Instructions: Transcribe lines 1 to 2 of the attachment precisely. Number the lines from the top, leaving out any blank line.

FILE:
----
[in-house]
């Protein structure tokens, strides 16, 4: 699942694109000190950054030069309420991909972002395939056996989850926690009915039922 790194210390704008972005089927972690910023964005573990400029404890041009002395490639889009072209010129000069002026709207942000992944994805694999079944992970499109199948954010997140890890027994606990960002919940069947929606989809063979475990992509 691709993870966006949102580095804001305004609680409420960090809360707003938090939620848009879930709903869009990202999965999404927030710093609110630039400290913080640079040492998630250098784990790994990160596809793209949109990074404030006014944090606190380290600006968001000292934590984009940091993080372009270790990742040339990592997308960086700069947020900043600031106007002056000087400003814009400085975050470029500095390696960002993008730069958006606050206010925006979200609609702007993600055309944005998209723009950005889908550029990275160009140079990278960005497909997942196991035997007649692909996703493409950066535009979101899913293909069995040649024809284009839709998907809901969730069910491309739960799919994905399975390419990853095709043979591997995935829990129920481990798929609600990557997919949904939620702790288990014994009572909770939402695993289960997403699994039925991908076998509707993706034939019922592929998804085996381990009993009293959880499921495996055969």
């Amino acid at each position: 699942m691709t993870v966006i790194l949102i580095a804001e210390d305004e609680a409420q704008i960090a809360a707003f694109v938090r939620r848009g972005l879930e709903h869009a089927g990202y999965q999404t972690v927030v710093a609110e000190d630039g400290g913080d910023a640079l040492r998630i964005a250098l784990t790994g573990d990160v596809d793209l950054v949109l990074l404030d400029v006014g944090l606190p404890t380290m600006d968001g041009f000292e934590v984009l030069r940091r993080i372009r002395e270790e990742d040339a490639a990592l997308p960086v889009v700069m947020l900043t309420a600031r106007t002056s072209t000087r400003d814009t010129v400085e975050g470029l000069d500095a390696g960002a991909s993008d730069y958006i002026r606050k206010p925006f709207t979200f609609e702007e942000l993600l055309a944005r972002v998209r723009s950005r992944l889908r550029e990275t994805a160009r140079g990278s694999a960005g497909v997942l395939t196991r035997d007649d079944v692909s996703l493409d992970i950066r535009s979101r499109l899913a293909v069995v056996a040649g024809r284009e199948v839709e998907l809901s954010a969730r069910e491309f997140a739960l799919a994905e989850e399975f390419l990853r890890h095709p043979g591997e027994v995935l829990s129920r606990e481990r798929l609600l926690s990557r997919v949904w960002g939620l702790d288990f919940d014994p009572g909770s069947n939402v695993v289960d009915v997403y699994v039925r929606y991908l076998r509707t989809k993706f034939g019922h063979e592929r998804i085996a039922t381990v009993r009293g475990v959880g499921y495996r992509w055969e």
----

[in-house]
């Protein structure tokens, strides 16, 4: 699942694109000190950054030069309420991909972002395939056996989850926690009915039922 790194210390704008972005089927972690910023964005573990400029404890041009002395490639889009072209010129000069002026709207942000992944994805694999079944992970499109199948954010997140890890027994606990960002919940069947929606989809063979475990992509 691709993870966006949102580095804001305004609680409420960090809360707003938090939620848009879930709903869009990202999965999404927030710093609110630039400290913080640079040492998630250098784990790994990160596809793209949109990074404030006014944090606190380290600006968001000292934590984009940091993080372009270790990742040339990592997308960086700069947020900043600031106007002056000087400003814009400085975050470029500095390696960002993008730069958006606050206010925006979200609609702007993600055309944005998209723009950005889908550029990275160009140079990278960005497909997942196991035997007649692909996703493409950066535009979101899913293909069995040649024809284009839709998907809901969730069910491309739960799919994905399975390419990853095709043979591997995935829990129920481990798929609600990557997919949904939620702790288990014994009572909770939402695993289960997403699994039925991908076998509707993706034939019922592929998804085996381990009993009293959880499921495996055969």